ZEC is charged with leading electoral reforms that generally involve ensuring transparency and accountability in the polling process. It has already indicated that it will deliver a new and clean voters’ roll and ensure biometric voting as well as efficient voting and ballot counting, as provided by the constitution. This is what Nera, the majority of citizens and electoral watchdogs want too.

The problem, however, is that Zanu PF is opposed to significant electoral reforms. Saviour Kasukuwere, a cabinet minister, politburo member and Zanu PF national commissar, in 2016 betrayed the ruling party’s contempt for electoral reform when he said his government was satisfied with the status quo. There is a big chance that free, fair and credible elections would play against the ruling party.

This implies that Zec might not be able to deliver on its mandate as the government that controls it does not want reforms. Remember, the commission mostly gets its money from the central revenue fund. Government can easily use the finance ministry to ensure that Zec is incapacitated to lead electoral reform by starving it of funds to implement its programmes. This looks highly likely because, again on its admission, the commission is yet to receive significant financial allocations from the government. This is a familiar narrative, as the same happened ahead of the 2013 elections after the adoption of the new constitution.

In cases where external funding is being received through institutions like the United Nations Development Programme, the government still has the leisure of plugging that pipe and disabling Zec. All it needs to do is to produce good propaganda accusing external funding agencies of seeking to institute regime change. As an already captured institution, Zec would easily and collusively shrug off the accusation of not doing enough to reform electoral systems by citing poor funding. It has been doing that, after all.

The security sector is also commonly used to rig polls. In any case, it has never hidden its location in terms of who it supports politically. Just before the 2002 presidential election, the generals led by the late former defence forces commander, Vitalis Zvinavashe, offered an austere press conference where they ominously declared that the presidency was a straight jacket which wouldn’t be worn by a person without liberation credentials.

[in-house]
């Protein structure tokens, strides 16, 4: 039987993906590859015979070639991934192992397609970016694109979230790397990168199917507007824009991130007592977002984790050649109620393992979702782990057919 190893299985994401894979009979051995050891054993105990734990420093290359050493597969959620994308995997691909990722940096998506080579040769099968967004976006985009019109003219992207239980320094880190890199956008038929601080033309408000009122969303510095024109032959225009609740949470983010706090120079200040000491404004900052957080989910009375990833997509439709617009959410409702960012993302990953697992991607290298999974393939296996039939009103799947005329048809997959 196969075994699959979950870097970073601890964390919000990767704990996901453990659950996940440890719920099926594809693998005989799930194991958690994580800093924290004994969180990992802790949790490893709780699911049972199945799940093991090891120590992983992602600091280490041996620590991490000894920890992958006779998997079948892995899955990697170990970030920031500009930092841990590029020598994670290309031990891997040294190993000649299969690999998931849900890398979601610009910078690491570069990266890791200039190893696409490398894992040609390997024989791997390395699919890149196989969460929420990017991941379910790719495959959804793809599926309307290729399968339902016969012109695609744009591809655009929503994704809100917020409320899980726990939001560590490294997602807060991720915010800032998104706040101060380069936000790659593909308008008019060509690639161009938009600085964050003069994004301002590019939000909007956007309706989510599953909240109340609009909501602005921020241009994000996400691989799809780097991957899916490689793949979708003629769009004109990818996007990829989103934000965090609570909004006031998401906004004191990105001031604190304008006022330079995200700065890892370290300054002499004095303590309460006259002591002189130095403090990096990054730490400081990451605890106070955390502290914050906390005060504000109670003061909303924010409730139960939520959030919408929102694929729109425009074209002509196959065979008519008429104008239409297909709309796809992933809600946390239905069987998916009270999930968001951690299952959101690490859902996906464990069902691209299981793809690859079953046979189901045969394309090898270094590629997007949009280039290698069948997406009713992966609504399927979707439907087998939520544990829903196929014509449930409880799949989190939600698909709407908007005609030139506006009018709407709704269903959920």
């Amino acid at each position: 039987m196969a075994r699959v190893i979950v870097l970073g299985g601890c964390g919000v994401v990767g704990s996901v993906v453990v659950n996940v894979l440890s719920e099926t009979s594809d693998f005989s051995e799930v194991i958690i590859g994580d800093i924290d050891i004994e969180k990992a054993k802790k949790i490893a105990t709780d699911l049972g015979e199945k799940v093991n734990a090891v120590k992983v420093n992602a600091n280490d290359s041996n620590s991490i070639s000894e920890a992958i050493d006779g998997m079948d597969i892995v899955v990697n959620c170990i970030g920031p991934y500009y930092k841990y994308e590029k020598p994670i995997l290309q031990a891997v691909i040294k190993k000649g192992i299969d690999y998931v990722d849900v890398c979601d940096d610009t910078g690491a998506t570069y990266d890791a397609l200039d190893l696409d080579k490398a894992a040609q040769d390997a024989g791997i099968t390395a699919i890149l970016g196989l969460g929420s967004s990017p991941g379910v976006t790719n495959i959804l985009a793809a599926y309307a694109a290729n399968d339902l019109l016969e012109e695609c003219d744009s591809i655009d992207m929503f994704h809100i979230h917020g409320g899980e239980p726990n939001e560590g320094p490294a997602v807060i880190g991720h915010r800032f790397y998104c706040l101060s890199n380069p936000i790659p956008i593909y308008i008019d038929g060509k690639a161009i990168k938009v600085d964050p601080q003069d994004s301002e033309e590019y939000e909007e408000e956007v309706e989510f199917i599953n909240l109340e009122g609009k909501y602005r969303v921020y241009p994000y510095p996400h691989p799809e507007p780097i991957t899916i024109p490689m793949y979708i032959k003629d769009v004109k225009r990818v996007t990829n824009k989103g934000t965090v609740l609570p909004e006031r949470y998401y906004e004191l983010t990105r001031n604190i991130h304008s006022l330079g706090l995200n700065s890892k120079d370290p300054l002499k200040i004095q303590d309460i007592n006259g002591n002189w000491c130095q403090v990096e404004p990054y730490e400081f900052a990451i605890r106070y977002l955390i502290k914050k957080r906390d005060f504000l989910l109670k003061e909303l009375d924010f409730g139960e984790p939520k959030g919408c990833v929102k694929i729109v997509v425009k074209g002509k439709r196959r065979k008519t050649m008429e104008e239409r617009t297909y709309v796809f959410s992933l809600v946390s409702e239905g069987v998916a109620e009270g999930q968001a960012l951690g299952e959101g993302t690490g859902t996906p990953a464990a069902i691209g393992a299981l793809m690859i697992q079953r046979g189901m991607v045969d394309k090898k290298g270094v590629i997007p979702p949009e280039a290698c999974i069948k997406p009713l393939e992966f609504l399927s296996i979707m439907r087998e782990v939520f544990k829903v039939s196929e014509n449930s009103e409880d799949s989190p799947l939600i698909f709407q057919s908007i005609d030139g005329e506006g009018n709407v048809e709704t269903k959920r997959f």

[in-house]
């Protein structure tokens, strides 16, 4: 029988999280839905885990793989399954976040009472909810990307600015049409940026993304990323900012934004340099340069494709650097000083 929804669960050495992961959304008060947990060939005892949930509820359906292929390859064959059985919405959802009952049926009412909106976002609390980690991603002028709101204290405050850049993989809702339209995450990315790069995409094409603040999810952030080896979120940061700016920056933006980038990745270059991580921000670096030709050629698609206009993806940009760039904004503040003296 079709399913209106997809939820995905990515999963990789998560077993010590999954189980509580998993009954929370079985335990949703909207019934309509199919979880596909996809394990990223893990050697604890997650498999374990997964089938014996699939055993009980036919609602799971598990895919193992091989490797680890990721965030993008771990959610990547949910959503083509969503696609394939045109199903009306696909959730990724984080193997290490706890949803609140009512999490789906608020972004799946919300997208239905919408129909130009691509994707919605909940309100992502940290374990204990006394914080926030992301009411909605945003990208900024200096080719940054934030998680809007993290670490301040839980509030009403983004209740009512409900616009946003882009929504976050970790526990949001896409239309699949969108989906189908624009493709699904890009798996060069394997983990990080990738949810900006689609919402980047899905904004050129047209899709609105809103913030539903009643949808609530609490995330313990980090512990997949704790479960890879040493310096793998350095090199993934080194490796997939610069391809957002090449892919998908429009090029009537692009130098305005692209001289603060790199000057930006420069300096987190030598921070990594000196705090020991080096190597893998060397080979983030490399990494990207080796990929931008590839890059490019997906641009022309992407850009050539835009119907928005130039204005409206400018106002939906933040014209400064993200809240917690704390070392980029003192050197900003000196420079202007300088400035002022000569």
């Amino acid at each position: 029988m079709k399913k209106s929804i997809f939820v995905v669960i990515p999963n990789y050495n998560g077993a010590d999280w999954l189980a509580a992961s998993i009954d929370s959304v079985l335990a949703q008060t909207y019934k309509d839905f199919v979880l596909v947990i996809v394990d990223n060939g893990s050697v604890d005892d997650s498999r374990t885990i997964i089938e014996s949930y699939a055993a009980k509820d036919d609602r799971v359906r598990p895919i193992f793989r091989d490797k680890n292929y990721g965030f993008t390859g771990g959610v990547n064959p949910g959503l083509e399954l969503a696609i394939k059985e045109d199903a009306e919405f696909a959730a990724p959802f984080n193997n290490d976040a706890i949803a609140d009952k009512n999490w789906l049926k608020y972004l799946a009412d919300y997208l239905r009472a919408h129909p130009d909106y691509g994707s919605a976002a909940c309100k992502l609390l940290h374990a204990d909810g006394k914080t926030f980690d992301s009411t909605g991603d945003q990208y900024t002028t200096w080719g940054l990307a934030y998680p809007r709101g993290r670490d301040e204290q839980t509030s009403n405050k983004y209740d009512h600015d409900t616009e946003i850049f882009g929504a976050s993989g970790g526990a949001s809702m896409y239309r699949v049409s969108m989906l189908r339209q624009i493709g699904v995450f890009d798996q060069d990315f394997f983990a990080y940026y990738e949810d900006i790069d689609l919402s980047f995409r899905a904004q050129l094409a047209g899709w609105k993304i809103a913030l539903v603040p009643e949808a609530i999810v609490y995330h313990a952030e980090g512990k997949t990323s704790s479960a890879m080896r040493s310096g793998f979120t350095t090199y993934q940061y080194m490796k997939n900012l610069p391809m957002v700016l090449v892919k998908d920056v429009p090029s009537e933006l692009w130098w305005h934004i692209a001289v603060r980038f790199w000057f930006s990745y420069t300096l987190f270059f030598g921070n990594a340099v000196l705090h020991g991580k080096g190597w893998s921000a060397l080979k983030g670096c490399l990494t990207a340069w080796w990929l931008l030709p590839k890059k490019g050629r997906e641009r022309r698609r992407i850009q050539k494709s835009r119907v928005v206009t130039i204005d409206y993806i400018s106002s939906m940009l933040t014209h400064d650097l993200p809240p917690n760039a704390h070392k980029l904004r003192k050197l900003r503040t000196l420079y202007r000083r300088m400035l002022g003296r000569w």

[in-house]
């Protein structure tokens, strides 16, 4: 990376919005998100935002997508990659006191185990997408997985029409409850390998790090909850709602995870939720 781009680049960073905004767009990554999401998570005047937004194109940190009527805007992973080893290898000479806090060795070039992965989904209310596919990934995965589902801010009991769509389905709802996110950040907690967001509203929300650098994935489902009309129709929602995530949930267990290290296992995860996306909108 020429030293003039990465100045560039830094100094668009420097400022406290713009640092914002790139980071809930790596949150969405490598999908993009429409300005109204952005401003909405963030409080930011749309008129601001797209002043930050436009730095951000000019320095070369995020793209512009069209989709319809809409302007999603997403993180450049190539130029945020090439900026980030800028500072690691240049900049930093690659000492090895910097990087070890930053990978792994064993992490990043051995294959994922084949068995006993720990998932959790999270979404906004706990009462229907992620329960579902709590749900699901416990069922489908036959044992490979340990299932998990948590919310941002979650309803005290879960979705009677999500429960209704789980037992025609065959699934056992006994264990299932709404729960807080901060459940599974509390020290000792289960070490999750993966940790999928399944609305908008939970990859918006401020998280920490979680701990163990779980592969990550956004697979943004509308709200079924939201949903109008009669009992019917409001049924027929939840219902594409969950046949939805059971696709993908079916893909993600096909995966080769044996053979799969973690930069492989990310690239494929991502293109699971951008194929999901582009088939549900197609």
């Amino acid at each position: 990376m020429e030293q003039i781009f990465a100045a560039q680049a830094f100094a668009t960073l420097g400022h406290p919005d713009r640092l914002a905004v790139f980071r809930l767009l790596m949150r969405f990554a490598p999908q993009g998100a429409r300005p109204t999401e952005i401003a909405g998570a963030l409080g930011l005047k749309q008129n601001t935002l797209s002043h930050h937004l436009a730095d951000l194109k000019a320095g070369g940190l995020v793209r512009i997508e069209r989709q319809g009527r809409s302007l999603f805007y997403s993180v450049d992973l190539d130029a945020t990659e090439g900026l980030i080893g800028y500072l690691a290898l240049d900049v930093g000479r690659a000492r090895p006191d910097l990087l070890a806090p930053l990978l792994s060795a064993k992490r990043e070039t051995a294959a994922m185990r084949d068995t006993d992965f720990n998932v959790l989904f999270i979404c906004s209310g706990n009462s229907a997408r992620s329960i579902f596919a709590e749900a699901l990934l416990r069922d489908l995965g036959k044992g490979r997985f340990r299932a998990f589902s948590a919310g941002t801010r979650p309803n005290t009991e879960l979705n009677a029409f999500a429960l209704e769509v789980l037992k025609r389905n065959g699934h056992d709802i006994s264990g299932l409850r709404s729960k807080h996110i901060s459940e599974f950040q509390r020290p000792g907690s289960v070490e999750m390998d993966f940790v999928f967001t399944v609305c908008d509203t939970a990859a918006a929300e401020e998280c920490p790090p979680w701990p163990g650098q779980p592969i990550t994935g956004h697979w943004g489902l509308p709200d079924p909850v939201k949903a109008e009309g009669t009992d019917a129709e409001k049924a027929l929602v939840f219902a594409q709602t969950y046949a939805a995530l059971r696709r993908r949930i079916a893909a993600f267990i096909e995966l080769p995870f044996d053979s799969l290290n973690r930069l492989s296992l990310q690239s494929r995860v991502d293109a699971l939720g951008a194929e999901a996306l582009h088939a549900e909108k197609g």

That had the residual effect of ruling out Morgan Tsvangirai from the race because he allegedly fled from the war front and became a tea boy for white people. It was subtle intimidation aimed at the opposition and the electorate. Intimidation, of course, works well to rig polls. Prior to that, in the run-up to and during the 2000 parliamentary elections, reports indicated that soldiers were deployed to urban residential areas where they indiscriminately beat up people. The people’s sin as reported was that they supported the opposition MDC party.

Security agents were again on the prowl ahead of the June 27 2008 presidential run-off. Working in collaboration with war veterans and Zanu PF militia, they are reported to have set up torture camps across the country where suspected opposition supporters were maimed and even killed.

Tsvangirai pulled out of the run-off, citing widespread violence. That handed Mugabe the victory, after losing in the first round in March of the same year. It is clear here that violence helped determine the outcome of the poll. That is rigging, and rigging is corruption.

Yet to be proved claims also indicated that the security sector colluded with the RG’s office and Nikuv to manipulate the voters’ roll at KGVI. That reportedly involved strategically stuffing the roll with voters, both actual and ghost, who would at poll time “vote” Zanu PF, the deletion of suspected opposition supporters and the deliberate “chessing” of voters in constituencies to ensure that the opposition was neutralised and polling areas clogged with ruling party supporters.

Another state institution that becomes easily handy for rigging is the judiciary. In this case, court systems are made to collude with the police, the prosecuting authority and other security agencies to simulate prosecution of high profile opposition leaders on false charges ahead of elections. This distracts the victims and undermines their campaigns while instilling fear in them and the electorate. Again, the judiciary is abused to ensure that court challenges pertaining to poll results and polling conduct are frustrated. In most cases, judges just reserve judgements or reasons for rulings indefinitely, as what has happened in Zimbabwe since 2000.

Tawanda Majoni is the national coordinator at Information for Development Trust (IDT), a non-profit organisation promoting access to information on public and private sector transparency and accountability and can be contacted on majonitt@gmail.com

One Response to The role of state institutions in electoral corruption

  1. Ivan Gova January 8, 2017 at 8:29 am #

    That is a fluent read. We must set out working.